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Hoffmann, R. A wiki for the life sciences where authorship matters. Nature Genetics (2008)
 
 
 
 
 

Synthesis and phorbol ester binding of the cysteine-rich domains of diacylglycerol kinase ( DGK) isozymes. DGKgamma and DGKbeta are new targets of tumor-promoting phorbol esters.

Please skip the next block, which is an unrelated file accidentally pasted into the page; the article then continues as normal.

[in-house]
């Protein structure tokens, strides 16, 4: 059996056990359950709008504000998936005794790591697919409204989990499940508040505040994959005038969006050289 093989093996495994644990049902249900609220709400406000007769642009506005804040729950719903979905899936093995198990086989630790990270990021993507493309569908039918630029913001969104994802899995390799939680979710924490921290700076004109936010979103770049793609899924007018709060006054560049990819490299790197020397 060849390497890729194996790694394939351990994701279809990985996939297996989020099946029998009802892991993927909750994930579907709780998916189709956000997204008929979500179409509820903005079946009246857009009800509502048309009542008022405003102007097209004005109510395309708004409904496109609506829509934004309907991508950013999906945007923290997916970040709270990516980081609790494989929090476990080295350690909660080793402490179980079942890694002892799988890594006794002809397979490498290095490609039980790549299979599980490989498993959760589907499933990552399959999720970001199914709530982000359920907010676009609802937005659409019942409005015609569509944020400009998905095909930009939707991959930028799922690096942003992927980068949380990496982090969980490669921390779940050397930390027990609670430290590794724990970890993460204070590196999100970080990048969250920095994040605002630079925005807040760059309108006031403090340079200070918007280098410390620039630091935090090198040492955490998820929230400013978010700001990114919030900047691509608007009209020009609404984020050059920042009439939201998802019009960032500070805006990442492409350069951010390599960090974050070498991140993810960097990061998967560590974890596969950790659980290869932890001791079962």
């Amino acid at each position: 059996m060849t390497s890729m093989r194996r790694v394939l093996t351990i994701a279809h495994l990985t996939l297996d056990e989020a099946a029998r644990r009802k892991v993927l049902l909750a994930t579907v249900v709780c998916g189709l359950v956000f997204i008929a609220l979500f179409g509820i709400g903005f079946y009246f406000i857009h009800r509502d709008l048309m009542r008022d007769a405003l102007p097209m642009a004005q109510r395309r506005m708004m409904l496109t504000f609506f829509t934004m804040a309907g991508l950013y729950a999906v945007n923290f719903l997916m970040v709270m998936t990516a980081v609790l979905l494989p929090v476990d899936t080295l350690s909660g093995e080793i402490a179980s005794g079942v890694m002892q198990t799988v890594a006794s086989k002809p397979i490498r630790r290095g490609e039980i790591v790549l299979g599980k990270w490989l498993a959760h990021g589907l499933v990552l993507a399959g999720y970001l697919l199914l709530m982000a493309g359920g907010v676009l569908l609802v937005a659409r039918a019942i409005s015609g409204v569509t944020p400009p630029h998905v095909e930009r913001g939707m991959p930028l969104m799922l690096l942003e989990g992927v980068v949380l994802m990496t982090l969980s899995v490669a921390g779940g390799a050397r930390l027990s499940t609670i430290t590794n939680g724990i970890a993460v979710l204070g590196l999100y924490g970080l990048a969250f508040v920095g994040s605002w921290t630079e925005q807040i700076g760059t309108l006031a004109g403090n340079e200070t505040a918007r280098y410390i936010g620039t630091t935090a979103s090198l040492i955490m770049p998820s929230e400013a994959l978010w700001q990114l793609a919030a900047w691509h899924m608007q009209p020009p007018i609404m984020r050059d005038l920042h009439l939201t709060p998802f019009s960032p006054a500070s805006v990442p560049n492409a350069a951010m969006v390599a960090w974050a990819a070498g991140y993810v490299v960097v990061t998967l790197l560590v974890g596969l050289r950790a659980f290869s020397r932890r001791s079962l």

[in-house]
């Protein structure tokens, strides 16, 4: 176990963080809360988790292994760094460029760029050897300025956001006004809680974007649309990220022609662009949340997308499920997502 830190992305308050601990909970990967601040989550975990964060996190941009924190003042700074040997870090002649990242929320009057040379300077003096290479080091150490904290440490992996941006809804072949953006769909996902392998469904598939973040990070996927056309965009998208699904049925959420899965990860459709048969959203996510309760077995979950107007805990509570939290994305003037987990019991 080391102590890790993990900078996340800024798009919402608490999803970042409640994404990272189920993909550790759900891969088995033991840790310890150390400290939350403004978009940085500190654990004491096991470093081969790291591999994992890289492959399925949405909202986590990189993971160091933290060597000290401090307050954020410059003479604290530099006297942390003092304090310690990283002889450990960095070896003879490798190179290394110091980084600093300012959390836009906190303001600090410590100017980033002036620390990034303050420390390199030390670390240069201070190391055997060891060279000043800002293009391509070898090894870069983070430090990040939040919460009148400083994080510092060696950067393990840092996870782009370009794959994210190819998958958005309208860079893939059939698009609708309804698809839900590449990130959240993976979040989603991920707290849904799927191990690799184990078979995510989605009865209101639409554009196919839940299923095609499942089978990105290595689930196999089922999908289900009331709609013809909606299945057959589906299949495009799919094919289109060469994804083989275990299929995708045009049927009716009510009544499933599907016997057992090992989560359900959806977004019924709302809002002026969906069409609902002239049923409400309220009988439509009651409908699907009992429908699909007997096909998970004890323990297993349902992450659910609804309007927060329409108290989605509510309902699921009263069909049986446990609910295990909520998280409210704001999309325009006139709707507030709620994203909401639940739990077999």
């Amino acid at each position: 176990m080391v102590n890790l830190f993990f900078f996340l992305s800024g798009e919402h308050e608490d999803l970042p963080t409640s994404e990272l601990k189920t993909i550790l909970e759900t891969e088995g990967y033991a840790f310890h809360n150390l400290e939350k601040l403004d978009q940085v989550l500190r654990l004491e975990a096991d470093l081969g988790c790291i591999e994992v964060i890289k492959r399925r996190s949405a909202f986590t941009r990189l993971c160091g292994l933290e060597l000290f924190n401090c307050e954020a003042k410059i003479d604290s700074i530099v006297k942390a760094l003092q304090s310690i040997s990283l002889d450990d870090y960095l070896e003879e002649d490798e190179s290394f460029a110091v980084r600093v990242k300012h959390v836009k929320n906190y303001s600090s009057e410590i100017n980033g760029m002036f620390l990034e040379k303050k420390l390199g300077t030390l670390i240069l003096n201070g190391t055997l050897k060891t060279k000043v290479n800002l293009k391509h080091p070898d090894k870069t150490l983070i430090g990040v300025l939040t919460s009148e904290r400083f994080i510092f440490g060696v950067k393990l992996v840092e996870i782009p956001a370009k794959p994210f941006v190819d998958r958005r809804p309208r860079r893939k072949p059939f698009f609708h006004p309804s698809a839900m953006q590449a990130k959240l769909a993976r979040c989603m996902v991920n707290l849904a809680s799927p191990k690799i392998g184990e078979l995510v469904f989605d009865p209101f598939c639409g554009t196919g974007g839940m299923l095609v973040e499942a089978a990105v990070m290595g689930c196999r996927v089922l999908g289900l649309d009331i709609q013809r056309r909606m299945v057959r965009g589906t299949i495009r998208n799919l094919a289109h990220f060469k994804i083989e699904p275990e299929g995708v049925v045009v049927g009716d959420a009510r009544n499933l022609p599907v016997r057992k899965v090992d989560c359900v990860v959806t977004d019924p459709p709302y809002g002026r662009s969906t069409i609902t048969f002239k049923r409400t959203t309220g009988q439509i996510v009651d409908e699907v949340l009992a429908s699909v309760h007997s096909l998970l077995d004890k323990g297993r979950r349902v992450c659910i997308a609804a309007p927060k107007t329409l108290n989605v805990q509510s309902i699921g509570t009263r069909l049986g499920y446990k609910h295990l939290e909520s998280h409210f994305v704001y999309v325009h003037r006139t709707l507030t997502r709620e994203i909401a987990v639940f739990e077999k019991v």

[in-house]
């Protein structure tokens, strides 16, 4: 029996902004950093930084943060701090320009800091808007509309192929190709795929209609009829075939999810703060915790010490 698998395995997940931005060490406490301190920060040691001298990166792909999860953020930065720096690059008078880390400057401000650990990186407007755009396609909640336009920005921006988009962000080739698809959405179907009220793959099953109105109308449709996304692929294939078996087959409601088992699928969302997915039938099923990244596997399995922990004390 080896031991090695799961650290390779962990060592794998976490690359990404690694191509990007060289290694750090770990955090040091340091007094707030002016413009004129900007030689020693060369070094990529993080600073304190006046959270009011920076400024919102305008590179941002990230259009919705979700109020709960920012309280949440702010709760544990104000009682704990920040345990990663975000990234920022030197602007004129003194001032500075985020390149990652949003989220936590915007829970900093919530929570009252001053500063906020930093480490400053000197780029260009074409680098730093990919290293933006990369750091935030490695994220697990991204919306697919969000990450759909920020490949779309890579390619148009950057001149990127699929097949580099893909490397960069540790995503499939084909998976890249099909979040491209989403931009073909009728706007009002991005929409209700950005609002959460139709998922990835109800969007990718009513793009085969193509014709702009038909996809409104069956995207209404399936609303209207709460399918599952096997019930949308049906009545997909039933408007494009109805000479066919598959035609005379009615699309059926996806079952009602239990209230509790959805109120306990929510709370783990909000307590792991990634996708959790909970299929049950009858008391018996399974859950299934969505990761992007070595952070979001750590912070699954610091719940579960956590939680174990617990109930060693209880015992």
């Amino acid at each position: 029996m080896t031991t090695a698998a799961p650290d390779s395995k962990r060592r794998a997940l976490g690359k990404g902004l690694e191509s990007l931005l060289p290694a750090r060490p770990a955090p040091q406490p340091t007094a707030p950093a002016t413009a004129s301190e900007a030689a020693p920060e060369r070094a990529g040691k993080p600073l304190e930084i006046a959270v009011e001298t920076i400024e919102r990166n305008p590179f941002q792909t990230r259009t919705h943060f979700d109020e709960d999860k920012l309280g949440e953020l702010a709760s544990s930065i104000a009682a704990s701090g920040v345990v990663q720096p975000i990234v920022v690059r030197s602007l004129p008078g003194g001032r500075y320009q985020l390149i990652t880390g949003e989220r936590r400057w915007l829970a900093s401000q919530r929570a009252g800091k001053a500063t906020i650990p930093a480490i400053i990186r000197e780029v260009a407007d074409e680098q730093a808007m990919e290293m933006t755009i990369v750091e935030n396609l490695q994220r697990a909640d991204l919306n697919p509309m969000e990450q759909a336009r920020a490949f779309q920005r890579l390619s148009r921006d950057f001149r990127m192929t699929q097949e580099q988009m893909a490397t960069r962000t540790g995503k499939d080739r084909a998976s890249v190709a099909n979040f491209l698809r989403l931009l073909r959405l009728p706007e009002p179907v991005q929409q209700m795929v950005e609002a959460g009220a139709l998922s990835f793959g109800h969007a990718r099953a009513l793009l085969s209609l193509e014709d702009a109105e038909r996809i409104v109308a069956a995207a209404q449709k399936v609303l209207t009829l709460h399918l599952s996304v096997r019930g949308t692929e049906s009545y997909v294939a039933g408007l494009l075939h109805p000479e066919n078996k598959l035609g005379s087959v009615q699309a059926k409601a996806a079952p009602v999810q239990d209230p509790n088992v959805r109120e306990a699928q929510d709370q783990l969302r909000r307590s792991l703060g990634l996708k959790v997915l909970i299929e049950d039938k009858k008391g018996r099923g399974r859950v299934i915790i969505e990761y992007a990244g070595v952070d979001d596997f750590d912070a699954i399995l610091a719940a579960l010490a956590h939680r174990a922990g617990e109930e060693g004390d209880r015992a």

Diacylglycerol kinase ( DGK) and protein kinase C ( PKC) are two distinct enzyme families associated with diacylglycerol. Both enzymes have cysteine-rich C1 domains (C1A, C1B, and C1C) in the regulatory region. Although most PKC C1 domains strongly bind phorbol esters, there has been no direct evidence that DGK C1 domains bind phorbol esters. We synthesized 11 cysteine-rich sequences of DGK C1 domains with good sequence homology to those of the PKC C1 domains. Among them, only DGKgamma-C1A and DGKbeta-C1A exhibited significant binding to phorbol 12,13-dibutyrate (PDBu). Scatchard analysis of rat-DGKgamma-C1A, human-DGKgamma-C1A, and human-DGKbeta-C1A gave K(d) values of 3.6, 2.8, and 14.6 nm, respectively, suggesting that DGKgamma and DGKbeta are new targets of phorbol esters. An A12T mutation of human-DGKbeta-C1A enhanced the affinity to bind PDBu, indicating that the beta-hydroxyl group of Thr-12 significantly contributes to the binding. The K(d) value for PDBu of FLAG-tagged whole rat-DGKgamma (4.4 nm) was nearly equal to that of rat-DGKgamma-C1A (3.6 nm). Moreover, 12-O-tetradecanoylphorbol 13-acetate induced the irreversible translocation of whole rat-DGKgamma and its C1B deletion mutant, not the C1A deletion mutant, from the cytoplasm to the plasma membrane of CHO-K1 cells. These results indicate that 12-O-tetradecanoylphorbol 13-acetate binds to C1A of DGKgamma to cause its translocation.[1]

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